Teaching and Learning Across Cultural Strengths


Susan Diana Longerbeam, Ph.D.
University of Louisville

Alicia Fedelina Chávez, Ph.D.
University of New Mexico


Monday, November 14

2 - 3:30 p.m.

Q&A and consultation time with presenters: 3:30-4 p.m.


TILL Classroom, 3rd floor, Ekstrom Library

Teaching effectively across cultures is a daily challenge and opportunity for faculty in higher education. College students reflect culturally diverse populations originating in differing cultural frameworks, epistemologies, and worldviews.

This interactive workshop will introduce participants to a model of cultural frameworks in college teaching and learning and assist in beginning to apply a cultural lens to teaching, learning, and reflective practice. Participants will also have an opportunity for some cultural introspection in relation to their teaching practices and their work with students in a variety of learning contexts.

Register Now

Learning Objectives

  • To assist faculty to go inward reflectively to develop greater understanding of their own cultural values, beliefs, assumptions, and behaviors in teaching and learning;
  • To facilitate practice in balancing pedagogies and interactions with students across cultural frameworks;
  • To develop understanding of cultural strengths brought from our own origins to teach across many cultures.

About the Presenters

Susan Diana Longerbeam, Ph.D.

Susan Diana Longerbeam, Ph.D.Susan Diana Longerbeam, Ph.D. is Associate Professor in Counseling and Human Development at the University of Louisville. She served as a university health services director and interim dean of students at Oregon State University, and she holds a Ph.D. in College Student Personnel from the University of Maryland, a master’s degree in Health Services Administration from Antioch University, and a bachelor’s degree in Community Studies from the University of California, Santa Cruz. She served on the ACPA Commission on Professional Preparation and the NASPA Faculty Fellows Council.

Dr. Longerbeam’s scholarship focuses on culture and college teaching, campus climate, and student success in higher education. Her publications include co-authored and co-edited books on culture and college teaching, Teaching Across Cultural Strengths (Stylus, 2016) and Going Inward: The Role of Cultural Introspection in College Teaching (Peter Lang, 2016). Recent journal articles include, “We cannot reach them: Chinese Undergraduate Student Perceptions of the U.S. Campus Climate”; “Putting Old Tensions to Rest: Integrating Multicultural Education and Global Learning to Advance Student Development”, “Developing Openness to Diversity in Living-Learning Program Participants”, and “Contemporary College Contexts: College Environments for Student Learning and Retention at a Southwestern U.S. University, as well as reflective work: “Encounters with Angels: A Struggle to Return Home from Study Abroad”; “One Journey of Compassion: My Search for Inspiriting Leadership"; “You home Meet Me on the Stairway: Lessons of Living Together.”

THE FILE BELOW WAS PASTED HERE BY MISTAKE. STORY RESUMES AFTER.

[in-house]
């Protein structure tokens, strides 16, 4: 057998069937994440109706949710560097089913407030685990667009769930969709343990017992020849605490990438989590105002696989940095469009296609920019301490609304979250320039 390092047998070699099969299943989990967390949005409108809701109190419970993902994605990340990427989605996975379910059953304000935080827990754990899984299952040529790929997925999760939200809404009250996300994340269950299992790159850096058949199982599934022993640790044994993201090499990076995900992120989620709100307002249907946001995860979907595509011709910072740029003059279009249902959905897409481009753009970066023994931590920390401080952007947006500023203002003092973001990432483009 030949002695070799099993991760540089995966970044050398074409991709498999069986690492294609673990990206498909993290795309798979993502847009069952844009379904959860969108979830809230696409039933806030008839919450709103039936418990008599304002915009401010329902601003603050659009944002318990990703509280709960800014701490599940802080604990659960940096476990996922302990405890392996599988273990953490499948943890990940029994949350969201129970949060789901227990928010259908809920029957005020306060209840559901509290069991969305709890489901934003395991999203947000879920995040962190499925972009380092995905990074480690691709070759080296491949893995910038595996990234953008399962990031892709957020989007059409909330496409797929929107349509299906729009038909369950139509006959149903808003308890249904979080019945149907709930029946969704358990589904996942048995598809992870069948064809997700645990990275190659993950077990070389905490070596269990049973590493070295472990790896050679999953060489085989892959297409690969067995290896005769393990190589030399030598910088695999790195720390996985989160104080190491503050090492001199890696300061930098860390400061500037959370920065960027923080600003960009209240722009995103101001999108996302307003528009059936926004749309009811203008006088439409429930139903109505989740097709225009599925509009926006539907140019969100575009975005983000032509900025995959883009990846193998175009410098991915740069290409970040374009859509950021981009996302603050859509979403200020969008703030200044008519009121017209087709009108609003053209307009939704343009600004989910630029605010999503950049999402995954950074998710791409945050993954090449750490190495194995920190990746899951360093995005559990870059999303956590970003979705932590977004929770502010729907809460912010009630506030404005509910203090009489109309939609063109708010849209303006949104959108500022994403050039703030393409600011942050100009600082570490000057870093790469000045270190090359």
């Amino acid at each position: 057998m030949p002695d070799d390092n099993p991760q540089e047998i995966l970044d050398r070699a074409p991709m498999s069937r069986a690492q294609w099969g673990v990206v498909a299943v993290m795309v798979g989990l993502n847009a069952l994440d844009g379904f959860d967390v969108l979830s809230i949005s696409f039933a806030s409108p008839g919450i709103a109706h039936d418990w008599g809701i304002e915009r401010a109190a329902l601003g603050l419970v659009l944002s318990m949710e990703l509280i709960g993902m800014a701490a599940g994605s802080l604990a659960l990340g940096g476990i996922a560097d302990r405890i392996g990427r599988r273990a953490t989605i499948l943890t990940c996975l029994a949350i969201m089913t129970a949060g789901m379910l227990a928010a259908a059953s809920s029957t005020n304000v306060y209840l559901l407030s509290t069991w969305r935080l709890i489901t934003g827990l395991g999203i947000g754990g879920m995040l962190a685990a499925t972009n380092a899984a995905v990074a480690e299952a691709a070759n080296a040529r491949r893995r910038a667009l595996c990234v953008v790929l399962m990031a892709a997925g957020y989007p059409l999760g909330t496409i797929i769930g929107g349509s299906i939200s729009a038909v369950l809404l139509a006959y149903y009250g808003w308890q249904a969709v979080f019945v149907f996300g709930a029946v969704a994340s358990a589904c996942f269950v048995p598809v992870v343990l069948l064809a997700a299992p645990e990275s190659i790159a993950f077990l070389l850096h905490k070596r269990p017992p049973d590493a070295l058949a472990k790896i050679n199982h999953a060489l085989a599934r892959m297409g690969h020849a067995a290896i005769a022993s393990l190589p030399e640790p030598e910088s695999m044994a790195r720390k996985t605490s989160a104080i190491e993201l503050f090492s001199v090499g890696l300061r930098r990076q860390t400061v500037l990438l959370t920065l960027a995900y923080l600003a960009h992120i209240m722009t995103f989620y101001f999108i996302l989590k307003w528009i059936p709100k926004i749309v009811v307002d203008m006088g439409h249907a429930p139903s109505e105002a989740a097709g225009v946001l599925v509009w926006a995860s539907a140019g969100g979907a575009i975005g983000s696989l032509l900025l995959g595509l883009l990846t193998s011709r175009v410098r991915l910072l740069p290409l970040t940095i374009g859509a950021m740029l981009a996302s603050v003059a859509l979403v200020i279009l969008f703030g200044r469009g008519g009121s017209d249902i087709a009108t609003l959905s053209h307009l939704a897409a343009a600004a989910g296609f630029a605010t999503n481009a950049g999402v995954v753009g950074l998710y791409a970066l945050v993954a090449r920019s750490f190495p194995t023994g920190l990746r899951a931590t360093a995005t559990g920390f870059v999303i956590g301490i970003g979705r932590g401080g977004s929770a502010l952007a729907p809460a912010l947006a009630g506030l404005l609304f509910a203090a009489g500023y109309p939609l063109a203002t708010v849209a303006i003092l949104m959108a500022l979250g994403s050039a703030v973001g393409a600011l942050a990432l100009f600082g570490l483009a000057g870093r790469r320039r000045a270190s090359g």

Alicia Fedelina Chávez, Ph.D.

Alicia Fedelina Chávez, Ph.DAlicia Fedelina Chávez, Ph.D. is Associate Professor in Teacher Education, Educational Leadership and Policy at the University of New Mexico. She served as a collegiate leader, student affairs professional, and faculty member in universities around the country, including leading a campus in Northern New Mexico, serving as Dean of Students at the University of Wisconsin – Madison, and serving as the Diversity Development Officer at Iowa State University. She holds a Ph.D. in Higher Education - Policy Studies from the University of Arizona, a masters in Student Affairs/Higher Education Administration from Iowa State University, and bachelors in psychology from New Mexico State University. She regularly works with faculty, student affairs professionals, and central administrators in the area of transforming colleges and universities to more effectively teach and serve diverse populations. Her current consulting, faculty development, leadership development, teaching, and scholarship are centered in facilitating understanding and balance between cultural epistemologies and ways of being in professional practice. She works from a belief that higher education institutions and societies benefit from garnering the strengths of many Peoples, cultures, and nations.

Dr. Chávez is published in areas of culture and college teaching as well as identity and collegiate leadership. Her publications include three co-authored books on culture and college teaching, Teaching Across Cultural Strengths: Balancing Integrated and Individuated Cultural Frameworks in College Teaching (Stylus, 2016), Going Inward: The Role of Cultural Introspection on College Teaching (Peter Lang, 2016), and Web Based Teaching across Culture and Age (Springer, 2013), as well as two co-edited books on identity and leadership in higher education, Identity & Leadership: Informing our Lives, Informing our Practice (NASPA, 2013) and, Indigenous Leadership in Higher Education (Routledge, 2015). Her academic journal articles include: Clan, Sage, and Sky: Indigenous, Hispano and Mestizo Narratives of Learning in New Mexico Context; Leading in the Borderlands: Negotiating Ethnic Patriarchy for the Benefit of Students; Spirit of Place: Crafting a College in Northern New Mexico Rhythm; Spirit and Nature: Reflections of a Mestiza in Higher Education; Toward a Multicultural Ecology of Teaching and Learning; and Learning to Value the “Other”: A Model of Diversity Development.

^ Top of Page